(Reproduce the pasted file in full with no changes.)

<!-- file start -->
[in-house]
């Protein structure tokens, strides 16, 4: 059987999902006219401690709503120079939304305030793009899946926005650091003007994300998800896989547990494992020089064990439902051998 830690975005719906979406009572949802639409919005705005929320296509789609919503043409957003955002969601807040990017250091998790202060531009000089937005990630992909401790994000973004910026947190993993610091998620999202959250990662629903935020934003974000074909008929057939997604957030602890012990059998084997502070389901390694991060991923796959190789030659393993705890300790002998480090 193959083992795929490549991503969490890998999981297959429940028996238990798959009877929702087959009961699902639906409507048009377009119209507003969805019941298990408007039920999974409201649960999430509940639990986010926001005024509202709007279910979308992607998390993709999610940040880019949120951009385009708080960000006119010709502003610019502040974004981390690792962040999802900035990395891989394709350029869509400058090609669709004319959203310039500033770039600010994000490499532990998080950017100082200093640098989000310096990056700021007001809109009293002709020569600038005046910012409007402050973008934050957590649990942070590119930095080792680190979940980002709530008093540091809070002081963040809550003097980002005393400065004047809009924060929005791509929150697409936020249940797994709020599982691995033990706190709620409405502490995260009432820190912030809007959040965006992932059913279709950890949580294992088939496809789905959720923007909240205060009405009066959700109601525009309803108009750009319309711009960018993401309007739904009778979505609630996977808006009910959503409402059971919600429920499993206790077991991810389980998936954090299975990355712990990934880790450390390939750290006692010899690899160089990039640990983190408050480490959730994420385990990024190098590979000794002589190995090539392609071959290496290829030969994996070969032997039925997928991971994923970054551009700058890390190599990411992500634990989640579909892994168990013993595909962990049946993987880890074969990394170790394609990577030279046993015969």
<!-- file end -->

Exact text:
[in-house]
């Protein structure tokens, strides 16, 4: 059987999902006219401690709503120079939304305030793009899946926005650091003007994300998800896989547990494992020089064990439902051998 830690975005719906979406009572949802639409919005705005929320296509789609919503043409957003955002969601807040990017250091998790202060531009000089937005990630992909401790994000973004910026947190993993610091998620999202959250990662629903935020934003974000074909008929057939997604957030602890012990059998084997502070389901390694991060991923796959190789030659393993705890300790002998480090 193959083992795929490549991503969490890998999981297959429940028996238990798959009877929702087959009961699902639906409507048009377009119209507003969805019941298990408007039920999974409201649960999430509940639990986010926001005024509202709007279910979308992607998390993709999610940040880019949120951009385009708080960000006119010709502003610019502040974004981390690792962040999802900035990395891989394709350029869509400058090609669709004319959203310039500033770039600010994000490499532990998080950017100082200093640098989000310096990056700021007001809109009293002709020569600038005046910012409007402050973008934050957590649990942070590119930095080792680190979940980002709530008093540091809070002081963040809550003097980002005393400065004047809009924060929005791509929150697409936020249940797994709020599982691995033990706190709620409405502490995260009432820190912030809007959040965006992932059913279709950890949580294992088939496809789905959720923007909240205060009405009066959700109601525009309803108009750009319309711009960018993401309007739904009778979505609630996977808006009910959503409402059971919600429920499993206790077991991810389980998936954090299975990355712990990934880790450390390939750290006692010899690899160089990039640990983190408050480490959730994420385990990024190098590979000794002589190995090539392609071959290496290829030969994996070969032997039925997928991971994923970054551009700058890390190599990411992500634990989640579909892994168990013993595909962990049946993987880890074969990394170790394609990577030279046993015969």